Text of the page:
Sunday, May 3, 2015

Breaking Hollyweird's Power

From May 3, 2015 The Politico;:LOS ANGELES – In the wide-open, Wild West world of political fundraising spawned by the Supreme Court’s Citizens United decision, a once-bright liberal star has dimmed a bit in the current presidential election cycle: The Hollywood bundler.

In the 1990s, a donor who rounded up, say, $50,000 in hard-money contributions from like-minded friends, or gave $100,000 of his or her own money to the Democratic National Committee ranked as a big player – and got a front-row seat – in Democratic politics.

In the gilded age of deep-pocketed conservative donors like Sheldon Adelson, Foster Friess and the Koch brothers – who can afford to give millions to super PACs backing a single candidate, if they choose – that’s no longer true, as some longtime donors active in Hollywood and New York now acknowledge.

To compete with her GOP rivals, Hillary Clinton will have to tap Democratic-friendly billionaires like George Soros, Tom Steyer and even Michael Bloomberg in the crunch of the general election campaign. Even celebrity-studded galas and concerts will presumably lose some of their allure.
“When the moment of truth comes, it’s only going to be focused on people who are in a position to give $5 million, $10 million, $25 million,” said one veteran donor and fundraiser in Manhattan, speaking on condition of anonymity, like everyone else contacted about this topic by POLITICO in recent days. “And that means most of us won’t be participating in that, in any level, and that’s a little sad.”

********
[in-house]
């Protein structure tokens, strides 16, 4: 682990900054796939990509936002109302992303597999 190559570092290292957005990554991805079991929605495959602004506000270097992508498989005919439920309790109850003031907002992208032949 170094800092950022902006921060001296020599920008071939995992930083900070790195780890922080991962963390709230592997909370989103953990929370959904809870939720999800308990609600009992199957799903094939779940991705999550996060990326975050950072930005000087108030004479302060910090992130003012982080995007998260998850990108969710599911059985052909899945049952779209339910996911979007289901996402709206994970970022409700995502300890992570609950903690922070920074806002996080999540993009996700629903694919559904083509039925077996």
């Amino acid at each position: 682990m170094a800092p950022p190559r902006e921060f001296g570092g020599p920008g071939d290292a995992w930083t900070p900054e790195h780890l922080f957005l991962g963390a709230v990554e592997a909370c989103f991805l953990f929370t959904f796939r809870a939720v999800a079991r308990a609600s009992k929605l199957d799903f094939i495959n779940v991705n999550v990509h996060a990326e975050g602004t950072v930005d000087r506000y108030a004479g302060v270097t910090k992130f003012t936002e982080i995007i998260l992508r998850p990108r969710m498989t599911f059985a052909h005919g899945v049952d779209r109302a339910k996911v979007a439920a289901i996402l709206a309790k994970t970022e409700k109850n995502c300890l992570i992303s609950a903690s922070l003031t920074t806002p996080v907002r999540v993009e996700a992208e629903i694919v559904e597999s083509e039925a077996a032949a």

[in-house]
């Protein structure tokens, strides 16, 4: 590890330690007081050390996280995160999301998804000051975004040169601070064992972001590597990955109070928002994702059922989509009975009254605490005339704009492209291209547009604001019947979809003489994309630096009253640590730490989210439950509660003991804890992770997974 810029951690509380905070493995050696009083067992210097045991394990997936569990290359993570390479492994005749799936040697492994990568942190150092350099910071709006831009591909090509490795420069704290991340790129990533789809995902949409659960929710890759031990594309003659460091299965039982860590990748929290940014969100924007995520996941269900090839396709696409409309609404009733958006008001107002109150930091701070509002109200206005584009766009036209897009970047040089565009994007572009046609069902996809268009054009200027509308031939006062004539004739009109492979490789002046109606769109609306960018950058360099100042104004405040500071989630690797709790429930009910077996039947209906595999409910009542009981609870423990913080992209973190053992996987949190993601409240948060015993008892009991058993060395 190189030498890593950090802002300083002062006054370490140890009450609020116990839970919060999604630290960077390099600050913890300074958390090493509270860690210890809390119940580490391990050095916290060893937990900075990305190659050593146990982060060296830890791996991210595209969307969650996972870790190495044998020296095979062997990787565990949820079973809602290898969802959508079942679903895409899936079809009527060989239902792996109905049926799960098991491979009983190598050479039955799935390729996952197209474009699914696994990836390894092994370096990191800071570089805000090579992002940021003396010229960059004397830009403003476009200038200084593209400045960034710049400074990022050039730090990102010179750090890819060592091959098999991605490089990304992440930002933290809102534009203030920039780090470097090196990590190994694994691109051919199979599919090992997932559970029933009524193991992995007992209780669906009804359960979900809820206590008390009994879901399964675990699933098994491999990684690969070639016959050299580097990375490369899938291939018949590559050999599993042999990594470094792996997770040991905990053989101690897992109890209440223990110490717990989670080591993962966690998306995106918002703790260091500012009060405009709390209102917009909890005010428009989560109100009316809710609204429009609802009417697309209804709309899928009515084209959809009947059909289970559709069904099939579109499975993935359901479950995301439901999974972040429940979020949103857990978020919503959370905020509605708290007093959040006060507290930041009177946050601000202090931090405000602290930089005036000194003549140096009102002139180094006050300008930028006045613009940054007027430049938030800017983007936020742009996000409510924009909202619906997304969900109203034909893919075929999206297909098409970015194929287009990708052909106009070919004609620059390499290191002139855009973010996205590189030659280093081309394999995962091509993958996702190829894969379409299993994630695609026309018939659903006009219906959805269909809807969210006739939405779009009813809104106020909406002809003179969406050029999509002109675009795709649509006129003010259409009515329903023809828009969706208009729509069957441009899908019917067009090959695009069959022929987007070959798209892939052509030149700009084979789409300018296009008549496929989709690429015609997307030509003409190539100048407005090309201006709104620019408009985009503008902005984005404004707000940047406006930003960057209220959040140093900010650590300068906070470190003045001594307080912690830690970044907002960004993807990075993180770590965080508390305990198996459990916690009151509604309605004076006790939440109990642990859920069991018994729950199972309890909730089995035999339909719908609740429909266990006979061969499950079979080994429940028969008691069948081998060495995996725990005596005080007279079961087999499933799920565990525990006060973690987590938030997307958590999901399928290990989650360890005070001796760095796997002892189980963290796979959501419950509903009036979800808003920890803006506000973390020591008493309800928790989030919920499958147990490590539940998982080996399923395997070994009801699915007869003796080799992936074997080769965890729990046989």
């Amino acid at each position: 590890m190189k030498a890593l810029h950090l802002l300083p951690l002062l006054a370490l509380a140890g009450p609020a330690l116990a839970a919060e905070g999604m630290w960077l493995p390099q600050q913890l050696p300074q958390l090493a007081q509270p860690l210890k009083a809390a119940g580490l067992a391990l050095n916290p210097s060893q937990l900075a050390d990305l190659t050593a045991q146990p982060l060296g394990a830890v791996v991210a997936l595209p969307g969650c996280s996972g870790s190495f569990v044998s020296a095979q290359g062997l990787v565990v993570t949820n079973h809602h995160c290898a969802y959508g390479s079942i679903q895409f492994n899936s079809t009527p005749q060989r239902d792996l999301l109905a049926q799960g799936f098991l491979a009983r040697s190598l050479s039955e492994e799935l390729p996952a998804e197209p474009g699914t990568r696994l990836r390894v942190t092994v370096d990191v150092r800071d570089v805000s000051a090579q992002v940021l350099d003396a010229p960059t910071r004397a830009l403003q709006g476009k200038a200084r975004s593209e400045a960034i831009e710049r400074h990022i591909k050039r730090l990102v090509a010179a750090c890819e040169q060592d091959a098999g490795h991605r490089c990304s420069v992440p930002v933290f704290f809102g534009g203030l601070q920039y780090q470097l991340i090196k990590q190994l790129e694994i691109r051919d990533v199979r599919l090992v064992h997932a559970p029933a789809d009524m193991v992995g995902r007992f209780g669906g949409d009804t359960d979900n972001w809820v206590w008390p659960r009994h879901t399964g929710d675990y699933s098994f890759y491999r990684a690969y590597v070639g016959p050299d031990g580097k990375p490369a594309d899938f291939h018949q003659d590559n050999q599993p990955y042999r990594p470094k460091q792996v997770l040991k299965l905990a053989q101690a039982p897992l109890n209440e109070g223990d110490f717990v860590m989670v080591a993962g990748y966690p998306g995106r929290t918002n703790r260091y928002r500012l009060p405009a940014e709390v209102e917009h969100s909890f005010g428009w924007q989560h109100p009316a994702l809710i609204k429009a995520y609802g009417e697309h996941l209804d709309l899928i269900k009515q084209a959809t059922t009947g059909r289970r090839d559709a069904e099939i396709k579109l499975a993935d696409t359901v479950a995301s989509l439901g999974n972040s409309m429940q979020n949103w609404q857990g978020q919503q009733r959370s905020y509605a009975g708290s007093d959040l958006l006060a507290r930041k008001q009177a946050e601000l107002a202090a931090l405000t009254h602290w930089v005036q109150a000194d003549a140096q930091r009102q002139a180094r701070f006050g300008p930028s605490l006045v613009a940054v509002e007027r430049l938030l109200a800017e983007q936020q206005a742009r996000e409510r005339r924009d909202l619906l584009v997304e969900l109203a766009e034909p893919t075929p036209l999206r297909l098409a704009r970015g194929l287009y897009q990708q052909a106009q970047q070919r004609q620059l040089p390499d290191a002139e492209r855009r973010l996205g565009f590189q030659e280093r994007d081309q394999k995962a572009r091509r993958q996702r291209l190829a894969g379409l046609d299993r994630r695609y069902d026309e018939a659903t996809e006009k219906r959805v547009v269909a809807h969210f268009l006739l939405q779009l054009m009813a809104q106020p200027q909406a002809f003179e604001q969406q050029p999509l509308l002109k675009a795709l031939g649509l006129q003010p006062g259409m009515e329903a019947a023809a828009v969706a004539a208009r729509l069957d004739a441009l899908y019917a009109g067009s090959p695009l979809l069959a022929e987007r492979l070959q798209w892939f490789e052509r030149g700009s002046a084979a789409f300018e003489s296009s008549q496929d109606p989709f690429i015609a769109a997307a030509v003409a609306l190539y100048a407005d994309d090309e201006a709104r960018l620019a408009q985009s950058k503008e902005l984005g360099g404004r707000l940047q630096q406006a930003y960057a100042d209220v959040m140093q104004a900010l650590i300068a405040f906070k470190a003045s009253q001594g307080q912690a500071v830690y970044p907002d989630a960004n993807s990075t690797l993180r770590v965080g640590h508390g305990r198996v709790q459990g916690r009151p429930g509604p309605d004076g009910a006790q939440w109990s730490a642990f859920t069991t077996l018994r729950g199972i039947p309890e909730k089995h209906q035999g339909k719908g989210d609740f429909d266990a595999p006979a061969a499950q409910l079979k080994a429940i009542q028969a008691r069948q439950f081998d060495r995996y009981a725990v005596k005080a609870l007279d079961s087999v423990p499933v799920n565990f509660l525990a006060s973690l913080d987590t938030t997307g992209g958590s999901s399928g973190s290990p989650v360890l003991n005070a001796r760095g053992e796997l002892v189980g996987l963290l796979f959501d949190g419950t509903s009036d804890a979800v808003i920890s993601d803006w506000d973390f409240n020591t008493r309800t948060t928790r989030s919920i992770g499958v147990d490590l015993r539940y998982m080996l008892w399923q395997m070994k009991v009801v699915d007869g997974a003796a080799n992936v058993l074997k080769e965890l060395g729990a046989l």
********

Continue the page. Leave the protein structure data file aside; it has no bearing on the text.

Not to me it isn't.  Big money is dangerous in any political situation but Hollyweird money combines the corruption of big money with the fantasy world of entertainment.

Others are not sure:
At least one top Hollywood fundraiser quarreled with the notion that longtime donors are feeling left out or disempowered. In the 1990s, before the 2002 McCain-Feingold law’s ban on soft money, the national party committees could raise large amounts from individual donors to pay for “issue ads” promoting candidates, effectively in full coordination with their campaigns.

“Remember,” this fundraiser said, “during the Clinton era we were raising contributions in $100,000 increments, which sidelined the $1,000 raisers at the time.”

1 comment:

  1. There's a huge problem with the first statement: it pushes the false narrative that the Republicans are the party of big donors and the Democrats have to "catch up." And, it raises the terrifying boogeyman of the Koch Brothers.